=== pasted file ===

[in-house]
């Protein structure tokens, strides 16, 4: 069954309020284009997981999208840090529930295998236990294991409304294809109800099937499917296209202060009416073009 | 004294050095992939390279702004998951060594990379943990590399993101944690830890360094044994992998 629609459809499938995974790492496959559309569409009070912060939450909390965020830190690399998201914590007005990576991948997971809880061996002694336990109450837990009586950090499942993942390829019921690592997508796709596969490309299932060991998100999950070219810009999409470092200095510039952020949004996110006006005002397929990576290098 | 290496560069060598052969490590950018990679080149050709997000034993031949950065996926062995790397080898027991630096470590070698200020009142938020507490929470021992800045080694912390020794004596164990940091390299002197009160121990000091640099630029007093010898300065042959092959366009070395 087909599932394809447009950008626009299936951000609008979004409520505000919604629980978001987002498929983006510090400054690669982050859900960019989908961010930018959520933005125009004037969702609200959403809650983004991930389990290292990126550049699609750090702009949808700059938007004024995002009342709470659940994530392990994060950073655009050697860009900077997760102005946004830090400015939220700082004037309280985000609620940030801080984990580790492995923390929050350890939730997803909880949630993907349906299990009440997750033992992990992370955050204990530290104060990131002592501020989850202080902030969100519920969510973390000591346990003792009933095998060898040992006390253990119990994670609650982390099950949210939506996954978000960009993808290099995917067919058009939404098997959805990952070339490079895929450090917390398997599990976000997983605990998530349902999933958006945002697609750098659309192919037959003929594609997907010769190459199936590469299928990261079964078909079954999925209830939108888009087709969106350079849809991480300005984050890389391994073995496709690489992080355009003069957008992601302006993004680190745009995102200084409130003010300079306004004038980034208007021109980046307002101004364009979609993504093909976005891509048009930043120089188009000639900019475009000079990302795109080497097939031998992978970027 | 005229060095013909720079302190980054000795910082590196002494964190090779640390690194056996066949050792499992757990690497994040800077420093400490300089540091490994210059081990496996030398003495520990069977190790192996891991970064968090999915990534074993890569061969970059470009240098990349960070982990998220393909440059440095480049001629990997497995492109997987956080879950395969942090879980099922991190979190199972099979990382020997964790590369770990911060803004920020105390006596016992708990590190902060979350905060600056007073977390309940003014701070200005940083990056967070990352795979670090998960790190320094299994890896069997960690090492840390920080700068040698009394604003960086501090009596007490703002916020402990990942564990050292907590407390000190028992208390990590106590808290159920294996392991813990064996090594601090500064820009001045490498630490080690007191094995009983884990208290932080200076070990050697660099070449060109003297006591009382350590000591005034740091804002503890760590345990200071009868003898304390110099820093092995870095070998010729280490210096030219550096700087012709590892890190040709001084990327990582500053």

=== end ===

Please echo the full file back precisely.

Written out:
[in-house]
């Protein structure tokens, strides 16, 4: 069954309020284009997981999208840090529930295998236990294991409304294809109800099937499917296209202060009416073009 | 004294050095992939390279702004998951060594990379943990590399993101944690830890360094044994992998 629609459809499938995974790492496959559309569409009070912060939450909390965020830190690399998201914590007005990576991948997971809880061996002694336990109450837990009586950090499942993942390829019921690592997508796709596969490309299932060991998100999950070219810009999409470092200095510039952020949004996110006006005002397929990576290098 | 290496560069060598052969490590950018990679080149050709997000034993031949950065996926062995790397080898027991630096470590070698200020009142938020507490929470021992800045080694912390020794004596164990940091390299002197009160121990000091640099630029007093010898300065042959092959366009070395 087909599932394809447009950008626009299936951000609008979004409520505000919604629980978001987002498929983006510090400054690669982050859900960019989908961010930018959520933005125009004037969702609200959403809650983004991930389990290292990126550049699609750090702009949808700059938007004024995002009342709470659940994530392990994060950073655009050697860009900077997760102005946004830090400015939220700082004037309280985000609620940030801080984990580790492995923390929050350890939730997803909880949630993907349906299990009440997750033992992990992370955050204990530290104060990131002592501020989850202080902030969100519920969510973390000591346990003792009933095998060898040992006390253990119990994670609650982390099950949210939506996954978000960009993808290099995917067919058009939404098997959805990952070339490079895929450090917390398997599990976000997983605990998530349902999933958006945002697609750098659309192919037959003929594609997907010769190459199936590469299928990261079964078909079954999925209830939108888009087709969106350079849809991480300005984050890389391994073995496709690489992080355009003069957008992601302006993004680190745009995102200084409130003010300079306004004038980034208007021109980046307002101004364009979609993504093909976005891509048009930043120089188009000639900019475009000079990302795109080497097939031998992978970027 | 005229060095013909720079302190980054000795910082590196002494964190090779640390690194056996066949050792499992757990690497994040800077420093400490300089540091490994210059081990496996030398003495520990069977190790192996891991970064968090999915990534074993890569061969970059470009240098990349960070982990998220393909440059440095480049001629990997497995492109997987956080879950395969942090879980099922991190979190199972099979990382020997964790590369770990911060803004920020105390006596016992708990590190902060979350905060600056007073977390309940003014701070200005940083990056967070990352795979670090998960790190320094299994890896069997960690090492840390920080700068040698009394604003960086501090009596007490703002916020402990990942564990050292907590407390000190028992208390990590106590808290159920294996392991813990064996090594601090500064820009001045490498630490080690007191094995009983884990208290932080200076070990050697660099070449060109003297006591009382350590000591005034740091804002503890760590345990200071009868003898304390110099820093092995870095070998010729280490210096030219550096700087012709590892890190040709001084990327990582500053």